First, yes, I am a blade runner. We all run the new blades here at Sun. Those of you that like P.K. Dick will recognize his work in my opening blab. Also, it isn't Christmas, but the new blades rock.

1. Yes, I do have pictures of the birds' nest in the grill. Dang birds will not stop building a nest.

2. The blog did see a 146% growth over April. Not sure my test worked, but there is more traffic.

The Long Purple Line   

754 hits in April
1098 hits in May
Growth: 146%


3. Last week we launched "Storage Stop, A Blog from Sun's Solaris Storage Software Group", intended to bring together any and all information useful to storage sysadmins using using Solaris as a Storage Operating System, as well as our storage products including tape, disk and NAS.

We kicked off with a welcome message from Bob Porras - that post got 190 views the first day (May 30th)!

Today we've posted a list of Storage-related blogs at Sun, so that storage sysadmins can quickly locate the Sun experts who are blogging on topics that interest them. (Additions to this list are still welcome, BTW.)

Storage Stop will publish at least weekly (on Wednesdays), and we are eager for more material for it. If you would like to see an article, or can suggest topics that should be covered (and the people to cover them), please write back to me.

Have fun. And, no, I am not a replicant, but I can replicate using our world class data storage software, AVS. 


Thursday May 24, 2007

Science, flies and saving lives

Saturday I had an interesting opportunity to observe a teacher and scientist in her element. Tin Tin does research on fruit flies in order to understand how a cell protects the information stored in DNA. A fruit fly has a generation about every 10 days, they are good subjects to study and they have characteristic and visible genetic markers that are easy to follow. I am sure there are other reasons why Tin Tin selected the fruit fly, but these seem like good starters. Anyway, according to Tin Tin, if we can understand how a normal (non-mutated) cell survives and cause radiation or chemicals to attack mutated cells, well, then we may have some insight to how to fight cancer.

The picture shows us fruit fly cell mitosis.

A couple of reason why I enjoyed very much seeing her in her element:  First, she is very good at what she does. Next, I have two small daughters and she brought the science down to their level and had them teaching me about fruit flies. Next, what she does is look for ways to fight cancer. She does this using science, technology and inspiration.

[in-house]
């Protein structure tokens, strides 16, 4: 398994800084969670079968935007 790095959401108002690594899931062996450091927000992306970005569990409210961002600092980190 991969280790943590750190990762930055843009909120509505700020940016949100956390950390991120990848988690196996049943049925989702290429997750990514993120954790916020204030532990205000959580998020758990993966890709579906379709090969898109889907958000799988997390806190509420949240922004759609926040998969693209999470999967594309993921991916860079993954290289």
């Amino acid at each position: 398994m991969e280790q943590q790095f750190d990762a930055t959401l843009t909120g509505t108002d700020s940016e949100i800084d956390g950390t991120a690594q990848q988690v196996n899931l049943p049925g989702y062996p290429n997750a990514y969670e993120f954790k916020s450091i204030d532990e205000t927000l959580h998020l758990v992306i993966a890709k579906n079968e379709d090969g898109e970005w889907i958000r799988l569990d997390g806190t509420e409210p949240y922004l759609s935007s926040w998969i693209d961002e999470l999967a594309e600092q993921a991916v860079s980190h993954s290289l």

I am always humbled by these kinds of things. I think that doing good work, working with good people and working on interesting problems is almost the only thing we can ask for in a job. In life it is a bit more complicated and we can ask for a loving family, healthy kids, trash goals when we play hockey and a nice bottle of Zin every once in a while. Sorting fruit flies and looking at dead bugs is fascinating. It isn't very glamorous (in the traditional sense) but, at the end of the day, this kind of science and invention is indescribably beautiful. And, looking at cell division and maybe, just maybe, coming up with the next significant medical breakthrough, well, that is pretty damn cool. I looked around at the lab, and I have to admit, I was disappointed not to see a single Sun product. We need to fix that.


Thursday May 17, 2007

Relativistic mass

Bob Porras wrote a blog the other day that made me think of something I haven't thought of in several years. Most physics students intuitively understand that:

F=ma (Force = mass times acceleration) better known as Newton's second law.

In other words a force with lots of mass and lots of acceleration is very difficult to stop. Bob's analogy was towards open standards and the movement of things in the free world. Let me add a little acceleration to his equation (his analogy).

Relativistic Mass (mr) = Mass (m0) /sqrt(1 - v2 (v- velocity) /c (speed of light)2) or, without my cruft and a head nod towards wikipedia:

 mr = m0 /sqrt(1 - v2/c2)

This formula talks about how an object that is accelerated is apparently more massive. I know it is true in physics and (if we don't reach too far in to quantum physics) and I think it is true based on what Bob is saying. 

 Quiet simply put, an object gains mass (and therefore force) as it accelerates. There are many equations and journals you can look at to find out the math behind this assertion. Let’s take Solaris as an example however. In a closed body of software, where you have to pay before you can drive, you don't really know what you are getting. Take a version of the latest OS from the leading supplier of desktop software. Anyone actually know what they are getting when they buy the package? Do you get a chance to try it out before you lay out your 300 hundred shillings? (Or what ever you have to pay now days).

With Solaris you can. Is this force or a forcing function? You bet! Further, if you look at it from a mass standpoint, when people start contributing to open systems, they are adding to velocity. As velocity increases, so does variant mass.

So, what is the point? F=ma is useful. Additionally, if you accelerate invariant mass, it becomes more relativistically massive. 

Does it smell at all like a force multiplier to you?



The Power of Simplicity: A Near-Death Experience for Complexity